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Is impact exercise bad for the pelvic floor?

Before I answer this question, I feel it’s important to consider the benefits of impact exercise.

Impact exercise improves bone mineral density

Firstly, impact exercise is important for the bones and prevention of osteoporosis. No, this is not only important in the older age group, it is just as important (if not more important), in the teenage years and young adulthood. Studies have shown that the most important time to improve bone mineral density is before you achieve peak bone mineral density (the time where your bone is at its strongest, with the highest mineral content), which occurs around the age of 30. This period is where the body is the best at accumulating bone. Long term studies show that women who have lower peak bone mineral densities in their early 30’s are at higher risk of osteopenia or osteoporosis when they get older, increasing their risk of fractures.

Impact exercise gets the heart pumping

Impact exercise is great for cardiovascular health. Yes there are low impact cardio options too, but the most common, most accessible form of cardio is running, a high impact exercise. Cardiovascular exercise is very important for reducing the risks of diabetes, heart disease and excessive weight gain, while also improving, circulation, lung function and cognitive mental performance.

So, is impact exercise bad for the pelvic floor?

This really depends on what state your pelvic floor is and what type of impact exercise you are doing. If you have a strong pelvic floor, with good ligamentous support, and no pelvic floor symptoms, then impact exercise shouldn’t be a problem. In fact, women without symptoms automatically contract their pelvic floor (but are not aware of it). On the other hand, you have a weak pelvic floor, or soft tissue damage (i.e. birth trauma, prolapse etc.), then impact exercise may need to wait or be modified until these things have improved.

The type of impact exercise is also very important, with different types of impact exercise effecting the pelvic floor differently. Landing with your feet apart (like star jumps or jumping jacks), requires more pelvic floor support than landing with your feet together, and landing with your feet together requires much more pelvic support than landing on a single leg (i.e. running or hopping). Being a structure in the midline of the body (between your right and left sides), any exercise that involves jumping off, or landing on 2 legs will naturally put more strain on the pelvic floor and requires more pelvic floor support, whereas exercises jumping and landing on one leg (like running or hopping), require less. So if you feel symptoms with one type of impact exercise, try another.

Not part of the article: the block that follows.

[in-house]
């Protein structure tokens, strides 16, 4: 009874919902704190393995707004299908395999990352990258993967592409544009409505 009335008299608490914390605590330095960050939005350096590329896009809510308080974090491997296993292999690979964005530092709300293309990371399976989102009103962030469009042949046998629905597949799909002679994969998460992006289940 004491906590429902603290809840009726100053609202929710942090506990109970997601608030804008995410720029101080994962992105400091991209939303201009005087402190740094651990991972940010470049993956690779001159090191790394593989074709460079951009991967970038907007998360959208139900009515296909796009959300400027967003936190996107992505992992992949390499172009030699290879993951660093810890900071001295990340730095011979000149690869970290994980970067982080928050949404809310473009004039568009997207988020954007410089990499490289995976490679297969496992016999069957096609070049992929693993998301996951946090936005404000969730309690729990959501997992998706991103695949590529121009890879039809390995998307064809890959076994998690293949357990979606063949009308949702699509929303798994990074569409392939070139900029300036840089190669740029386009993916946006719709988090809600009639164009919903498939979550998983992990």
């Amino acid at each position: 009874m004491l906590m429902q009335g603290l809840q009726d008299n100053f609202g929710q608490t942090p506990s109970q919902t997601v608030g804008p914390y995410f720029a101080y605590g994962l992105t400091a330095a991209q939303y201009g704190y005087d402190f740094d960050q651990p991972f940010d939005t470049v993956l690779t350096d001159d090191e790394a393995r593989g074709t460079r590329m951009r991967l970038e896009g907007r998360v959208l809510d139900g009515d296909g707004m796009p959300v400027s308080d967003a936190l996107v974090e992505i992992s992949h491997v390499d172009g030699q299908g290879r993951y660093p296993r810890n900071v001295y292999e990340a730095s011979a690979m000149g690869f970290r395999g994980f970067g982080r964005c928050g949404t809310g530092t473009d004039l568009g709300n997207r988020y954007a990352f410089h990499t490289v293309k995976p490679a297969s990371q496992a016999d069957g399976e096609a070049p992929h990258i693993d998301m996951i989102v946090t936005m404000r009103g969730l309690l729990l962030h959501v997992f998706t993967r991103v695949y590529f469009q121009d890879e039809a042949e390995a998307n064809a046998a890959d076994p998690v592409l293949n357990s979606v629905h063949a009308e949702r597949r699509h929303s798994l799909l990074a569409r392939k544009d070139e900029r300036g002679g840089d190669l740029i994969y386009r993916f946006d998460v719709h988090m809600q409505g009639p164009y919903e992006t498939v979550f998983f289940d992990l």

Pelvic floor symptoms with exercise are common, but not are normal, and can worsen if ignored. If you are having pelvic floor symptoms with any sort of exercise, make sure you see a physiotherapist. Physiotherapists who treat the pelvic floor are experienced in working with women to improve their pelvic floor strength and function, to achieve their exercise goals.


Baxter-Jones, A. D. G., Kontulainen, S. A., Faulkner, R. A., & Bailey, D. A. (2008). A longitudinal study of the relationship of physical activity to bone mineral accrual from adolescence to young adulthood. Bone, 43(6), 1101-1107.

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